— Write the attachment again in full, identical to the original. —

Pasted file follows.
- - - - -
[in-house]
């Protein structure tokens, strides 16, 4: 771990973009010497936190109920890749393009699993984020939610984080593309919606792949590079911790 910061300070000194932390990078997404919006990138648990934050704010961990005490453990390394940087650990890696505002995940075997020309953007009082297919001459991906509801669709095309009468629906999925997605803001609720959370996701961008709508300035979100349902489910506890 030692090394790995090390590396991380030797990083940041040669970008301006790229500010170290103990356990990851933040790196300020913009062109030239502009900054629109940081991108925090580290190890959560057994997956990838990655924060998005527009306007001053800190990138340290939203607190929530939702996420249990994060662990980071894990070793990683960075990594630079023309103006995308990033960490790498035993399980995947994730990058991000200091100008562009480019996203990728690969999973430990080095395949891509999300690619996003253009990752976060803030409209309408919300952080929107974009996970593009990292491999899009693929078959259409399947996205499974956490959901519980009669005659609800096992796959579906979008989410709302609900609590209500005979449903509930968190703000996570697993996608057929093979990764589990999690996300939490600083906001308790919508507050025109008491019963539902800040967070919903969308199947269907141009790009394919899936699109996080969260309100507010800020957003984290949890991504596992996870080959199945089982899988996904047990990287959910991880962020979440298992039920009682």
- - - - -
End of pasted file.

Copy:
[in-house]
């Protein structure tokens, strides 16, 4: 771990973009010497936190109920890749393009699993984020939610984080593309919606792949590079911790 910061300070000194932390990078997404919006990138648990934050704010961990005490453990390394940087650990890696505002995940075997020309953007009082297919001459991906509801669709095309009468629906999925997605803001609720959370996701961008709508300035979100349902489910506890 030692090394790995090390590396991380030797990083940041040669970008301006790229500010170290103990356990990851933040790196300020913009062109030239502009900054629109940081991108925090580290190890959560057994997956990838990655924060998005527009306007001053800190990138340290939203607190929530939702996420249990994060662990980071894990070793990683960075990594630079023309103006995308990033960490790498035993399980995947994730990058991000200091100008562009480019996203990728690969999973430990080095395949891509999300690619996003253009990752976060803030409209309408919300952080929107974009996970593009990292491999899009693929078959259409399947996205499974956490959901519980009669005659609800096992796959579906979008989410709302609900609590209500005979449903509930968190703000996570697993996608057929093979990764589990999690996300939490600083906001308790919508507050025109008491019963539902800040967070919903969308199947269907141009790009394919899936699109996080969260309100507010800020957003984290949890991504596992996870080959199945089982899988996904047990990287959910991880962020979440298992039920009682």